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Adding Iron Rich Veggies to your Diet

Iron is one of the essential minerals needed for the body to adequately sustain itself, playing a major role in many of the body’s functions. Without sufficient iron the body may lack enough red blood cells needed to circulate the blood throughout the body. This can lead to iron deficiency anemia and other health issues. To maintain a sufficient amount of iron in the body, a well-balanced diet high in iron including iron-rich vegetables should be followed.

Daily dietary recommendations

According to the recent USDA “My Plate” dietary recommendations, to maintain a healthy diet that includes the essential nutrients you need, you should consume several servings each day of protein, fruits, vegetables, grains and dairy. Iron can be found in many foods such as red meat, chicken, turkey, egg yolks, certain grains, fish and other high-iron foods. Some iron can also be found in vegetables.

The daily recommended dietary allowance (RDA) measured in milligrams (mgs) varies from person to gender to age. The RDA for children aged infant to 3 years is 6-10 mgs, for adolescent and adult females 10-15 mgs, for pregnant females 30 mgs and for adolescent and adult males 10 mgs.

For those who follow a vegetarian, vegan or other restrictive diet that eliminates many of the high-iron food sources such as red meat, extra efforts should be taken to get the recommended amount of iron in your diet. To start with, you should include a large amount of vegetables that are considered iron-rich. As fruits and vegetables for the most part don’t have a lot of iron as compared to other iron-rich foods, you will need to pay special attention to those vegetables that do have the higher amounts.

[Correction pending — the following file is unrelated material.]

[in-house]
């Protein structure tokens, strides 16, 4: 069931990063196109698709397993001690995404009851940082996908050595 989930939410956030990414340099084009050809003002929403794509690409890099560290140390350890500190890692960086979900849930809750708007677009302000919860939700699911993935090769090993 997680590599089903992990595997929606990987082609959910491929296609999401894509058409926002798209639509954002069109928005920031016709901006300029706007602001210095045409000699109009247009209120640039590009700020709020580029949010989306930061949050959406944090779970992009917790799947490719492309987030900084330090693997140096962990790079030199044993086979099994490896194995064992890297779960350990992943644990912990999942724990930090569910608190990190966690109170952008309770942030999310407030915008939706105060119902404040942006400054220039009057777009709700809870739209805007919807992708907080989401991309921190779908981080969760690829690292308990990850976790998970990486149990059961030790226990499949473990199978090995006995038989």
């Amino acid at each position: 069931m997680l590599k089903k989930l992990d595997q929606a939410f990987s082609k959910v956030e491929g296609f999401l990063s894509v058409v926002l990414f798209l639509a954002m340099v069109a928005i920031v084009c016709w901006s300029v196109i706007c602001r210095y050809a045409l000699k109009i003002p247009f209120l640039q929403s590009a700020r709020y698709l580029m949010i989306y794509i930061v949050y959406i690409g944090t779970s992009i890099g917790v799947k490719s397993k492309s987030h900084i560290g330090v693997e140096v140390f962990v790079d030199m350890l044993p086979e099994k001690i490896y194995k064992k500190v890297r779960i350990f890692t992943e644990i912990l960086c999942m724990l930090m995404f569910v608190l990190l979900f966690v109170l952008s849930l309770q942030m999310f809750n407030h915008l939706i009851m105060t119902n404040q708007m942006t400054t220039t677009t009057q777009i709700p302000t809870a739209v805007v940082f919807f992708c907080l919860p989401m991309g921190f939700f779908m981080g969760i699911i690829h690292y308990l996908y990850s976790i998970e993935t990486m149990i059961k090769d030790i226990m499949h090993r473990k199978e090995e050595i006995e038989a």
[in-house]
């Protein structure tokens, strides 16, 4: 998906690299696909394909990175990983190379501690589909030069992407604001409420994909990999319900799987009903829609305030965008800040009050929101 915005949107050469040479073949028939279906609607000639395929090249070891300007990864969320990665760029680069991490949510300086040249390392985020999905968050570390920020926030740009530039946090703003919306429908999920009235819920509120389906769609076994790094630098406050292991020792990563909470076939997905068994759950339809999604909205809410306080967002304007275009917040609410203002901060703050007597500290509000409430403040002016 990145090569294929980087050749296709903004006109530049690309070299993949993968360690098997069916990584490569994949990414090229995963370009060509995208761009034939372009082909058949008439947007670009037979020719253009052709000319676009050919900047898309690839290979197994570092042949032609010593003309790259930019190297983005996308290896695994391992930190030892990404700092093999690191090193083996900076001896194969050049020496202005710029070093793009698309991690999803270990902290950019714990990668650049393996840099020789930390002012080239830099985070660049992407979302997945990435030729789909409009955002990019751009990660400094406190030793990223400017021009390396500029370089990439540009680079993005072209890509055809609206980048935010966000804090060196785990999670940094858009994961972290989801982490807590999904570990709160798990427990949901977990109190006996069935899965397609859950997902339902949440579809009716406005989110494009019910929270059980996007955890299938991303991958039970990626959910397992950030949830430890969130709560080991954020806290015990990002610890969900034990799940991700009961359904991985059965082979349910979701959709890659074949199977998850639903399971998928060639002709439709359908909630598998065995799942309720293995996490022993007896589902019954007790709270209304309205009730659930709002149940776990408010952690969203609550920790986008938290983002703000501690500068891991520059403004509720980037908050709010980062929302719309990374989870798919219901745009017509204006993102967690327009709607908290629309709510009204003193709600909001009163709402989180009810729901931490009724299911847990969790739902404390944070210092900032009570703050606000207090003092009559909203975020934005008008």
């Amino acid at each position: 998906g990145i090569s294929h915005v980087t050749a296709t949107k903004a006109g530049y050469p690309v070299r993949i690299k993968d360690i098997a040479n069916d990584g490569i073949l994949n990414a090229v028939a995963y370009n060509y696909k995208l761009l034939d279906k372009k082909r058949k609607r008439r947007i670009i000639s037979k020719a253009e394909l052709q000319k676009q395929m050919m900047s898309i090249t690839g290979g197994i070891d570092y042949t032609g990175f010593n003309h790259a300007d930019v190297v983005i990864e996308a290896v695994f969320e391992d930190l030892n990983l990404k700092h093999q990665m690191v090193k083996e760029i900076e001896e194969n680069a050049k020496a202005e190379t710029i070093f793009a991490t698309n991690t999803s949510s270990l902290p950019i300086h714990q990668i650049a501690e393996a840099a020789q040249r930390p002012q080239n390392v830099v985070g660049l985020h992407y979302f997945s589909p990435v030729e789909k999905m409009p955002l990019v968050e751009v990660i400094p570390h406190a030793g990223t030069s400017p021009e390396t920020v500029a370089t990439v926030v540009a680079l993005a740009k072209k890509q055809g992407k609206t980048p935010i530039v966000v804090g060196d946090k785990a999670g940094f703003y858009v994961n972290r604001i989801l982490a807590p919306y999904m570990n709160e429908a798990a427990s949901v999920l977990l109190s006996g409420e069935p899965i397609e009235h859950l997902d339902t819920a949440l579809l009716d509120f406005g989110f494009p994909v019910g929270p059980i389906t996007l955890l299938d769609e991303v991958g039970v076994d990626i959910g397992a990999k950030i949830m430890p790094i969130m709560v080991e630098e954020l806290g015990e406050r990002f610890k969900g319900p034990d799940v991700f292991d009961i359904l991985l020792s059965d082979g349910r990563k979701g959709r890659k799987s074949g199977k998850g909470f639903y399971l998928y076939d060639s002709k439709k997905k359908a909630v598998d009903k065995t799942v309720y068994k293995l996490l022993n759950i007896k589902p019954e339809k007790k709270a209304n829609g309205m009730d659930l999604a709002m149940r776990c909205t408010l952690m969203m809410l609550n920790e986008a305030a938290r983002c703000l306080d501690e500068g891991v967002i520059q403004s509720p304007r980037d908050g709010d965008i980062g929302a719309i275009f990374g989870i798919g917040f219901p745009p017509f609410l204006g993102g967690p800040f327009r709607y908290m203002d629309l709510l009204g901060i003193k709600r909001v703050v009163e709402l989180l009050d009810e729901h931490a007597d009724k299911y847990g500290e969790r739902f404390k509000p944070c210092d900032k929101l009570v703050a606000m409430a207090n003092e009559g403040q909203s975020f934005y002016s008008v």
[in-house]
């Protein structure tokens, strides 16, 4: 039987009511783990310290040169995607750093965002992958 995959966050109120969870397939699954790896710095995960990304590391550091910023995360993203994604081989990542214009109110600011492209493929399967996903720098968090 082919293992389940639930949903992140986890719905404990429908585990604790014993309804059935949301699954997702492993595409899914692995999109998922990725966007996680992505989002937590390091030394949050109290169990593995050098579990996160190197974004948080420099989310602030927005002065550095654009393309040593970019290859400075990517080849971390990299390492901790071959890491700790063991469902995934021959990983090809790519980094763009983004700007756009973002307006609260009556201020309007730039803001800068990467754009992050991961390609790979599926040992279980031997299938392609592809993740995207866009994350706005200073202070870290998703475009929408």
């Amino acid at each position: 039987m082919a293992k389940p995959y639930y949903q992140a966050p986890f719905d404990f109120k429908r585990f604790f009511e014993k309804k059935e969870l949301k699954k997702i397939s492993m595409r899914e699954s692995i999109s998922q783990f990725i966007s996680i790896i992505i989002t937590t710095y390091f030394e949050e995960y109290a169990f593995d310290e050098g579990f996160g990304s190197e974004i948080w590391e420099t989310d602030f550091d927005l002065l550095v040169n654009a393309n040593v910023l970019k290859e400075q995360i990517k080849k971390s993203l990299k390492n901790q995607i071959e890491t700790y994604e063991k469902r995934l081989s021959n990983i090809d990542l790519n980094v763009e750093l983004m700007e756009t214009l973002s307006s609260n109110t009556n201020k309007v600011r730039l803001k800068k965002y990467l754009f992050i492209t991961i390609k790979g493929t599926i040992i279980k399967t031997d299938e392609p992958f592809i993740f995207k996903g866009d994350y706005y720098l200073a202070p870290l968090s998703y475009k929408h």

Top ten iron-rich vegetables

* Morel mushrooms
* Lemon grass
* Potatoes
* Parsley
* Jute
* Horseradish leafy tips
* Winged bean leaves
* Chrysanthemum
* Soybeans

Additional high-iron vegetables

* Sun-dried tomatoes
* Olives
* Palm hearts
* Lentil sprouts
* Swiss chard
* Asparagus
* Dandelion greens
* Kale
* Succotash
* Sauerkraut
* Leeks

Iron inhibitors

Some vegetables and other foods, even caffeinated beverages, can act as iron inhibitors and actually decrease or prevent the amount of iron that is absorbed from the food into the body. To increase the amount of iron absorption from the foods you eat, pay close attention to the foods you eat together during a meal, as they may be counteracting each other’s benefits.

Eating vegetables and other foods high in vitamin C is recommended as a way to help minimize the iron-inhibitor effect while increasing iron absorption. Red and green hot chili peppers, red and green bell peppers, papayas, kiwis, guavas, dark leafy greens, fresh parsley, thyme, broccoli, cauliflower, brussel sprouts, oranges and strawberries are all good sources of vitamin C.

Incorporating a sufficient amount of iron and other nutrients into your daily diet is essential for a healthy mind and a healthy body. Before starting any diet plan or alternative eating habits, consult with your physician or nutritionist to avoid potential health risks or side effects. Your diet plan should take into consideration everything you need from choosing foods to eliminating foods to making appropriate substitutes to adding dietary supplements if needed.